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    El Salvador Economy - 1990

      Overview: The economy experienced a modest recovery during the period 1983-86, after a sharp decline in the early 1980s. Real GDP grew by 1.5% a year on the strength of value added by the manufacturing and service sectors. In 1987 the economy expanded by 2.5% as agricultural output recovered from the 1986 drought. The agricultural sector accounts for 25% of GDP, employs about 40% of the labor force, and contributes about 66% to total exports. Coffee is the major commercial crop, contributing 60% to export earnings. The manufacturing sector, based largely on food and beverage processing, accounts for 17% of GDP and 16% of employment. Economic losses due to guerrilla sabotage total more than $2.0 billion since 1979. The costs of maintaining a large military seriously constrain the government's ability to provide essential social services.

      GDP: $5.5 billion, per capita $1,020 (1988); real growth rate 0.9% (1989 est.)

      Inflation rate (consumer prices): 16.8% (September 1989)

      Unemployment rate: 10% (1989)

      Budget: revenues $688 million; expenditures $725 million, including capital expenditures of $112 million (1988)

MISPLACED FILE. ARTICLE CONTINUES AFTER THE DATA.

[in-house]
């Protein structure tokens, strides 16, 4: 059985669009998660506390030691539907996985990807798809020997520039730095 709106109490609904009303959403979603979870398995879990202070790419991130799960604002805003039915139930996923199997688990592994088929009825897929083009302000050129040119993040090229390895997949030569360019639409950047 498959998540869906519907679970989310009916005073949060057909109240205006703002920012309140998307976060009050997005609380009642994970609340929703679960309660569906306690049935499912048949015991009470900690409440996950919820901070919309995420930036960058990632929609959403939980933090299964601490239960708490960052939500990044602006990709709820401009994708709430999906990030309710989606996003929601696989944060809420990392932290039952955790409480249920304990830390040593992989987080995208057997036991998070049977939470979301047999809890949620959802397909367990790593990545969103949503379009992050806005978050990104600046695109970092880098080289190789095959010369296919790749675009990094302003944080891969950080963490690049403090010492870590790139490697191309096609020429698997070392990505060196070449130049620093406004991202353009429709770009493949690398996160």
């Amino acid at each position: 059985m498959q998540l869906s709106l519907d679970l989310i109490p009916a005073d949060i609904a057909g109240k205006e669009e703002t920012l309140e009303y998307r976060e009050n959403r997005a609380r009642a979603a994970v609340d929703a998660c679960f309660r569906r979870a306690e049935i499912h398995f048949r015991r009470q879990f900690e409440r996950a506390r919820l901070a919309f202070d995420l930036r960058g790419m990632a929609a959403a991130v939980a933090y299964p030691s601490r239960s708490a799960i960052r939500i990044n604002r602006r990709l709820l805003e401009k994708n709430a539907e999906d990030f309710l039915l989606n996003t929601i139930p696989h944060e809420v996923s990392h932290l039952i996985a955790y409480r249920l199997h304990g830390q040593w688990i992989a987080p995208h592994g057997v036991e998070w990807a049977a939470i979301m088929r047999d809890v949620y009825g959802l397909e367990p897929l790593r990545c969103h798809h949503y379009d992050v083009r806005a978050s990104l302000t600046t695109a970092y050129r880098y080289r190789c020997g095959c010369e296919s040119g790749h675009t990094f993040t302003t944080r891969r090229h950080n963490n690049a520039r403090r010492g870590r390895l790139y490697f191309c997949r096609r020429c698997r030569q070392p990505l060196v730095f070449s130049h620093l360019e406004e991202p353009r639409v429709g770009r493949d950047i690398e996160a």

Exports: $497 million (f.o.b., 1989); commodities--coffee 60%, sugar, cotton, shrimp; partners--US 49%, FRG 24%, Guatemala 7%, Costa Rica 4%, Japan 4%

      Imports: $1.1 billion (c.i.f., 1989); commodities--petroleum products, consumer goods, foodstuffs, machinery, construction materials, fertilizer; partners--US 40%, Guatemala 12%, Venezuela 7%, Mexico 7%, FRG 5%, Japan 4%

      External debt: $1.7 billion (December 1989)

      Industrial production: growth rate 2.9% (1989)

      Electricity: 669,000 kW capacity; 1,813 million kWh produced, 350 kWh per capita (1989)

      Industries: food processing, textiles, clothing, petroleum products, cement

      Agriculture: accounts for 25% of GDP and 40% of labor force (including fishing and forestry); coffee most important commercial crop; other products--sugarcane, corn, rice, beans, oilseeds, beef, dairy products, shrimp; not self-sufficient in food

      Aid: US commitments, including Ex-Im (FY70-88), $2.4 billion; Western (non-US) countries, ODA and OOF bilateral commitments (1970-87), $353 million

      Currency: Salvadoran colon (plural--colones); 1 Salvadoran colon (C) = 100 centavos

      Exchange rates: Salvadoran colones (C) per US$1--5.0000 (fixed rate since 1986)

      Fiscal year: calendar year

      NOTE: The information regarding El Salvador on this page is re-published from the 1990 World Fact Book of the United States Central Intelligence Agency. No claims are made regarding the accuracy of El Salvador Economy 1990 information contained here. All suggestions for corrections of any errors about El Salvador Economy 1990 should be addressed to the CIA.

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    Revised 07-Feb-03
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